Karl Marx’s Communist Manifesto in February 1848, comes a new film from celebrated director Raoul Peck. His previous film, the documentary I Am Not Your Negro, was a powerful look at the life of James Baldwin, the Civil Rights Movement and black representation in media (read my review here).  Peck’s new film The Young Karl Marx premiered at the 2017 Berlin International Film Festival and is coming to theaters soon.


The Young Karl Marx


“At the age of 26, Karl Marx (August Diehl) embarks with his wife Jenny (Vicky Krieps) on the road to exile. In 1844 Paris they meet young Friedrich Engels (Stefan Konarske), son of a factory owner and an astute student of the English proletariat class. Engels brings Marx the missing piece to the puzzle that composes his new vision of the world. Together, between censorship and police raids, riots and political upheavals, they will preside over the birth of the labor movement, which until then had been mostly makeshift and unorganized. This will grow into the most complete theoretical and political transformation of the world since the Renaissance – driven, against all expectations, by two brilliant, insolent and sharp-witted young men.”

The Young Karl Marx premieres on February 23rd at the Metograph in New York City and the Laemmle Royal in Los Angeles. National release to follow.

To release on Digital and VOD on March 3rd.

Grand Hotel premieres on KCET and LinkTV

Eloy Azorín, Yon González, Amaia Salamanca and Pedro Alonso in Grand Hotel

Stations: Upstairs Downstairs TV Drama, Foreign Period Piece
Time Travel Destination: Edwardian Era Spain, 1900s
Conductor: Carlos Sedes

Grand Hotel

For fans of Downton Abbey, there is another upstairs-downstairs period drama with just as much intrigue and grandeur. Grand Hotel, or Gran Hotel in Spanish, is a television show from Spain that ran three seasons from 2011 and 2013. Set in 1905 in the Spanish countryside, the story follows the inner workings of a hotel that serves the wealthy elite. Run by the Alarcón family, Doña Teresa (Adriana Ozores) manages hotel with an iron fist. Running the hotel is a family affair along with her daughters Adriana (Amaia Salamanca) and Sofia (Luz Valdenebro) at the helm. The black sheep of the family, son Javier (Eloy Azorin), often disrupts his mother’s Doña Teresa’s tight control over her business. Much like in Downton Abbey, the upstairs family is closely connected with their team of downstairs servants. There is a mutual respect along with a strict code of conduct and high expectations for everyone involved at the establishment. The dynamic is slightly different here because both the Alarcón family and the servants work together to cater to a clientele. I always felt that in Downton Abbey, the Crawley family lacked purpose so it’s nice to see a working family instead.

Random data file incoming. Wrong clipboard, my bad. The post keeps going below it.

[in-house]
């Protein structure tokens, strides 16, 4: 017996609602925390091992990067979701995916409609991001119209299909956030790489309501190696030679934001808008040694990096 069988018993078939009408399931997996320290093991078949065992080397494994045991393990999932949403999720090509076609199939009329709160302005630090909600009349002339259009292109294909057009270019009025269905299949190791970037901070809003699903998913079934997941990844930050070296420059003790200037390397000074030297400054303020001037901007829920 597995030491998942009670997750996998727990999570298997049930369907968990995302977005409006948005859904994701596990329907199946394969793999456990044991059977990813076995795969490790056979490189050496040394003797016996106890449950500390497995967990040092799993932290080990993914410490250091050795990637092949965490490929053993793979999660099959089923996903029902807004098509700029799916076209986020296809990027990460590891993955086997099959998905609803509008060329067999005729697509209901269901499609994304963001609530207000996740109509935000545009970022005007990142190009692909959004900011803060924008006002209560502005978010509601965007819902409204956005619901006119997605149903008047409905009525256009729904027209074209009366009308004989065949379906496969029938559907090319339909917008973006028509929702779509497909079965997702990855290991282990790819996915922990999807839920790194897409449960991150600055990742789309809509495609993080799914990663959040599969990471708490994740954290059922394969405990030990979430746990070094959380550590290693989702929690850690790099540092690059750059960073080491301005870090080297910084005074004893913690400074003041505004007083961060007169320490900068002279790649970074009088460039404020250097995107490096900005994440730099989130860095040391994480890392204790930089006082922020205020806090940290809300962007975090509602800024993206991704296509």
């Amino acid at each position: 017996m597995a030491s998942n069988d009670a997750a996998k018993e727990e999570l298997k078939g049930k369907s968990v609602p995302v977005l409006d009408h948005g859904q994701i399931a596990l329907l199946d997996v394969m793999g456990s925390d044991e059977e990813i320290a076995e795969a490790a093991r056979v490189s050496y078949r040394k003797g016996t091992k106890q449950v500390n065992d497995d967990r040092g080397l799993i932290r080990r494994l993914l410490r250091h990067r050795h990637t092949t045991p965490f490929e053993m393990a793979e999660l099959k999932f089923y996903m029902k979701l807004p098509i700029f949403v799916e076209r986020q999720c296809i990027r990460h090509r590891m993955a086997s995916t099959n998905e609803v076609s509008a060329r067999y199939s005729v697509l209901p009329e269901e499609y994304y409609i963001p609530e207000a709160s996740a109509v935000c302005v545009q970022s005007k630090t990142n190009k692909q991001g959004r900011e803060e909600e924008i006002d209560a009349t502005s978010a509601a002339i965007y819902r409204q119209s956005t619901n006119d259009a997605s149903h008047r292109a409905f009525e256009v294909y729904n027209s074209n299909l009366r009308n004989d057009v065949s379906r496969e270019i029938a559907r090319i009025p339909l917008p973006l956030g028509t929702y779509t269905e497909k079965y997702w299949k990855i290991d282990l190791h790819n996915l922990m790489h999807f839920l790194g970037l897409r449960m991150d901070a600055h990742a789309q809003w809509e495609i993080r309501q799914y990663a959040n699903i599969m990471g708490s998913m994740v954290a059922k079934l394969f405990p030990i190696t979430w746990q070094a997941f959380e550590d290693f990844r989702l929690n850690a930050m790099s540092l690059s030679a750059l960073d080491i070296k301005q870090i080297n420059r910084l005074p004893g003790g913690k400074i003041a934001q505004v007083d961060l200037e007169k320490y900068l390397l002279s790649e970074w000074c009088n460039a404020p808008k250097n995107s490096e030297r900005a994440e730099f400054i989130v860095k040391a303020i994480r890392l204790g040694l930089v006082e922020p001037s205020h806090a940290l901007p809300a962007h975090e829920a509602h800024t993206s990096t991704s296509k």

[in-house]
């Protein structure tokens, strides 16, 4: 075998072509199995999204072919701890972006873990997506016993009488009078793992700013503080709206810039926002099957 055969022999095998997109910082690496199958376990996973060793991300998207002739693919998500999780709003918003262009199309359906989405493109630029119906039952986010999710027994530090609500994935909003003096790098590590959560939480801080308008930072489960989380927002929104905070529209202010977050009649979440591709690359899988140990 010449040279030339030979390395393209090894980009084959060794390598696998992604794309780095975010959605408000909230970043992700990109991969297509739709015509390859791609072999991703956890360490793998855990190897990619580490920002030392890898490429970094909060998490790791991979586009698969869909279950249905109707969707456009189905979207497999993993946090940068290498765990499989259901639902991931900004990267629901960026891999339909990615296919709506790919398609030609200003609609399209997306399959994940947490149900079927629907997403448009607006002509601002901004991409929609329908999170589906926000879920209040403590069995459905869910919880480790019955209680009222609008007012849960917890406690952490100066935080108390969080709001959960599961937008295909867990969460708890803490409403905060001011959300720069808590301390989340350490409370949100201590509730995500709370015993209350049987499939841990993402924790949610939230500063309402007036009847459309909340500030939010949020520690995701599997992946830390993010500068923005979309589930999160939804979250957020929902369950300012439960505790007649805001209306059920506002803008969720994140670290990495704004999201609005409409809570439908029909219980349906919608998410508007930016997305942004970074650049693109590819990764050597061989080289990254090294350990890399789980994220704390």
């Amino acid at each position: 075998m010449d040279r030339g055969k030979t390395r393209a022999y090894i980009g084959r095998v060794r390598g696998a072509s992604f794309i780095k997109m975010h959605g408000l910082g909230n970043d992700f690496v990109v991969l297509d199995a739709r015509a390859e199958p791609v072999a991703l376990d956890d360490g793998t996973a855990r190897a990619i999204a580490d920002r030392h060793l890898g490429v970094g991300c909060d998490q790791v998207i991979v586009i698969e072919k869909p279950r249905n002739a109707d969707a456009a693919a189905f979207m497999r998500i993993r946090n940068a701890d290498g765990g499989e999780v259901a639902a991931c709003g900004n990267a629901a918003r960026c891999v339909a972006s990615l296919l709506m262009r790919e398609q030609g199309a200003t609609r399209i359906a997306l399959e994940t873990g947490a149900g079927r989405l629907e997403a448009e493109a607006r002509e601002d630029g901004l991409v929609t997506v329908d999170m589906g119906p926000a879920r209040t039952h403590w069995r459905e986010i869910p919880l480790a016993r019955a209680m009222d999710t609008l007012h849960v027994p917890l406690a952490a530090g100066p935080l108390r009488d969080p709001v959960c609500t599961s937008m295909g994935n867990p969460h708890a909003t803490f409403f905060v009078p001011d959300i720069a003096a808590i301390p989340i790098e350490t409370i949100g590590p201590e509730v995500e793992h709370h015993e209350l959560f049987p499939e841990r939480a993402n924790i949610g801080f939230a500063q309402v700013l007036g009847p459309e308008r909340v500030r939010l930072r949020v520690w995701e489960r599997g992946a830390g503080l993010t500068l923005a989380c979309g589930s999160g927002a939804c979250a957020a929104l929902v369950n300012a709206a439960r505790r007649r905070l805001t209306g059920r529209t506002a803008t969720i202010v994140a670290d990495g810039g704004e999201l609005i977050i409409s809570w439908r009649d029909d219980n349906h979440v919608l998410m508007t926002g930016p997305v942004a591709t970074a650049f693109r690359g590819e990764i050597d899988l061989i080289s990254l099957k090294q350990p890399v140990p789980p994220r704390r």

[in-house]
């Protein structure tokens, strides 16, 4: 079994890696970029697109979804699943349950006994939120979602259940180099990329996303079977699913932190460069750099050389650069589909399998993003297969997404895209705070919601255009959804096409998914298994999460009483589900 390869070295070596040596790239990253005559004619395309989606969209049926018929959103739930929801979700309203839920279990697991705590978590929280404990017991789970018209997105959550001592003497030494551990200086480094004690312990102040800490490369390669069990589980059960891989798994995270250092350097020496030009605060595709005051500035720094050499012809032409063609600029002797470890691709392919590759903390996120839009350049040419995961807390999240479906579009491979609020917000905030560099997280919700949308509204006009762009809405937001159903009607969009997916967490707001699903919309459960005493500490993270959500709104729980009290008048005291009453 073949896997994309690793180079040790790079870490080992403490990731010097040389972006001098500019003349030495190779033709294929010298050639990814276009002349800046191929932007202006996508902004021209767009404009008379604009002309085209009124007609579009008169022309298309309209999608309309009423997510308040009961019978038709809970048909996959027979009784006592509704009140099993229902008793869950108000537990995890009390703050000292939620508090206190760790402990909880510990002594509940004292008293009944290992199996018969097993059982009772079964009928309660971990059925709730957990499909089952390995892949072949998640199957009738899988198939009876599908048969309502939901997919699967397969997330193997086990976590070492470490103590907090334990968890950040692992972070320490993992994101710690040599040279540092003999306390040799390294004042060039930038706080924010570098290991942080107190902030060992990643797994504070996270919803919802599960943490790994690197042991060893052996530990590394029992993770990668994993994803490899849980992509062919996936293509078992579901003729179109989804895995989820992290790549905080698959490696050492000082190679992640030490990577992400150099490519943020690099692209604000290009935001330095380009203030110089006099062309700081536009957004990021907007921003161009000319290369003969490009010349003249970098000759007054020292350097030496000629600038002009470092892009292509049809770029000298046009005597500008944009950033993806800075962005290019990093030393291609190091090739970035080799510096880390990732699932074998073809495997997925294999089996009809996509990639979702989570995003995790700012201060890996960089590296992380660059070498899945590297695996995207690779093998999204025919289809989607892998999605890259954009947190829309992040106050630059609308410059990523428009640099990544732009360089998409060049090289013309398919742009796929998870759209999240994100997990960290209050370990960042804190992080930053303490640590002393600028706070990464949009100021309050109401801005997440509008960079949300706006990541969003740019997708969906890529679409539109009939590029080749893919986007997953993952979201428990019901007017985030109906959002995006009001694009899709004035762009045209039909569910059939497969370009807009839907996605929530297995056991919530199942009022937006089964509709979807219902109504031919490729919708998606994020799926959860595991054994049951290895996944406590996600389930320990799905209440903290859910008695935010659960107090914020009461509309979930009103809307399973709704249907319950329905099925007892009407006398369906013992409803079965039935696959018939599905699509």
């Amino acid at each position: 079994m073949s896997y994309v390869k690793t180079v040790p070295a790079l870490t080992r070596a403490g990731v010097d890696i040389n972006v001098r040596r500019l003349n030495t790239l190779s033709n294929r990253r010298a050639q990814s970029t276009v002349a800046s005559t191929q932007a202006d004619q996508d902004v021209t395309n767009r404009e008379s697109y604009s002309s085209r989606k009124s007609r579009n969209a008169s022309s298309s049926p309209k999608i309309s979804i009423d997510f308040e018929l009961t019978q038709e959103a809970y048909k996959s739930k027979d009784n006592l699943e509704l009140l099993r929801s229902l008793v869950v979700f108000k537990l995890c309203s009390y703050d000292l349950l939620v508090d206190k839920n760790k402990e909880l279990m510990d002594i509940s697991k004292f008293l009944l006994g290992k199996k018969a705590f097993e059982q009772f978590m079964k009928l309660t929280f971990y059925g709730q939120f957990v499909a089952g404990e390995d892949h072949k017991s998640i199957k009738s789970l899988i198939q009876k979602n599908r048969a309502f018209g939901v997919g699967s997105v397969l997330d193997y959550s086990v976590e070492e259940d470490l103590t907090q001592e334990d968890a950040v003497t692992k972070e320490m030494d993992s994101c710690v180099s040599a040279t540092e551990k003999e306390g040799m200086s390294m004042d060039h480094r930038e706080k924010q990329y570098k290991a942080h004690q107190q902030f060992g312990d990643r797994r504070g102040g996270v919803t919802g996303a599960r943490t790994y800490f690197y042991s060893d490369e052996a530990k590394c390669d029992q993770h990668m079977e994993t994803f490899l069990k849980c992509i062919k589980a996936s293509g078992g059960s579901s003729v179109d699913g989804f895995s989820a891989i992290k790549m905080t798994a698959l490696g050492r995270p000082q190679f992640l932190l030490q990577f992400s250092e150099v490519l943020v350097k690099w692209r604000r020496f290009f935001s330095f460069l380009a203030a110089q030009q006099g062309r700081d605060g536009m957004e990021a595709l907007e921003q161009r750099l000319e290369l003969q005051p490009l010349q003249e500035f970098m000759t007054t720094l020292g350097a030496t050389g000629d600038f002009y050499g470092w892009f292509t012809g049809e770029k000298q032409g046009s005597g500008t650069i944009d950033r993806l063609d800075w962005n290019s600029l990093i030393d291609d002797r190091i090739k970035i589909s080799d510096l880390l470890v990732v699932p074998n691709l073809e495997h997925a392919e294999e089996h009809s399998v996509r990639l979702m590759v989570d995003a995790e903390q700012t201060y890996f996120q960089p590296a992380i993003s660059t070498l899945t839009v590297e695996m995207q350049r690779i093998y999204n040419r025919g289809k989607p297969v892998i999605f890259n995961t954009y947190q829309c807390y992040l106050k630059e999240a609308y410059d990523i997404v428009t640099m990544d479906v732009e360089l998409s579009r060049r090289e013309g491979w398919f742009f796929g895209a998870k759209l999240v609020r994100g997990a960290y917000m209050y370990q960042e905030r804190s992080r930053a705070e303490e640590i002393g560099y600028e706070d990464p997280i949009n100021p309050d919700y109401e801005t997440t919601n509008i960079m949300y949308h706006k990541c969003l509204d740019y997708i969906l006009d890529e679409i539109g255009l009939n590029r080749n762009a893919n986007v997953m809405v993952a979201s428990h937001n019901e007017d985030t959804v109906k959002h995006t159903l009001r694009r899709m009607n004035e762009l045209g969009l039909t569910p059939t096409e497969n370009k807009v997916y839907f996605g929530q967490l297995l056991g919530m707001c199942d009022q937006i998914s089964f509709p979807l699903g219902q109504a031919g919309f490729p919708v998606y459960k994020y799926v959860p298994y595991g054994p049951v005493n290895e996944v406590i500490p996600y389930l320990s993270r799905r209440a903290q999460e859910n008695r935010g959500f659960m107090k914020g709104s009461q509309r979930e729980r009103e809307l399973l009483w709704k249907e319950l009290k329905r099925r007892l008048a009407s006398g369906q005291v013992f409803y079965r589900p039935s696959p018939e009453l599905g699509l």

You could easily call Grand Hotel Spain’s answer to Downton Abbey. This show offers viewers intrigue, murder, mystery, sex, deception all in the beautiful glory of Edwardian era Europe.

A scene from the first episode of Grand Hotel

Episode 1: The Maiden in the Pond (La Doncella en la Estanque): On the night of the hotel’s party celebrating the installation of new electric lights, chambermaid Cristina (Paula Prendes), whose been accused by hotel boss Doña Teresa (Adriana Ozores) of stealing jewelry, has gone missing. A month later her brother Julio (Yon González) travels to the hotel to find her. Pretending to be the new waiter, Julio infiltrates the Alarcón hotel. Julio is brash and determined to find the truth. He tricks Alicia Alarcón (Amaia Salamanca) into thinking he’s a hotel guest so he can get some information out of her. Alicia has her own problems. Her strict mother Doña Teresa insists that she marry hotel manager Diego (Pedro Alonso) a man she doesn’t love. The news of their engagement upsets Alicia’s sister Sofia who, with a baby on the way, was hoping that her husband would be the next in line. As the first episode progresses we see a rapidly changing dynamics of Alarcón family and we get closer to the truth of what happened to Julio’s sister.

The downstairs crew at the Grand Hotel.

Yon González and Amaia Salamanca

The series is based on an original idea by Ramon Campos and Gema R. Neira and is directed by Carlos Seda. All three have extensive background in producing original television programming in Spain. Like Downton Abbey, Grand Hotel is very much borderline soap opera especially with the various twists and turns the lives of the characters take. While Grand Hotel has its over-the-top moments, don’t expect a telenovela version of Downton because this not that at all. While the first episode lags a bit setting up the concept for the entire show, it quickly picks up in the second half. This is a thoroughly enjoyable period drama that will keep you wanting more.

I enjoyed the attention to period detail and how the hotel ushers in a new era with the reveal of their new electric lights. My husband spotted one anachronism which was Julio’s clip-on bow-tie. Otherwise, the costuming was very Edwardian specific.

Grand Hotel is premiering on the Southern California TV station KCET on Sunday January 28th 10 PM PST and on Link TV (available on DirectTV and Dish) on Monday January 29th 9PM EST. If you don’t have access to either of these channels, you can watch each new episode after it airs streaming on KCET’s website and LinkTV’s website for up to one week. Both channels will be airing all 39 episodes of the show’s original three seasons.

This show has been available on Netflix but in 45 minute increments rather than the 70 minute format that it was originally intended to be. Actress Eva Longoria and Desperate Housewives writer Brian Tanen are currently in the process of developing an English-language version for ABC.

Stay tuned as I’ll have an interview with lead actress Amaia Salamanca posting on this site very soon.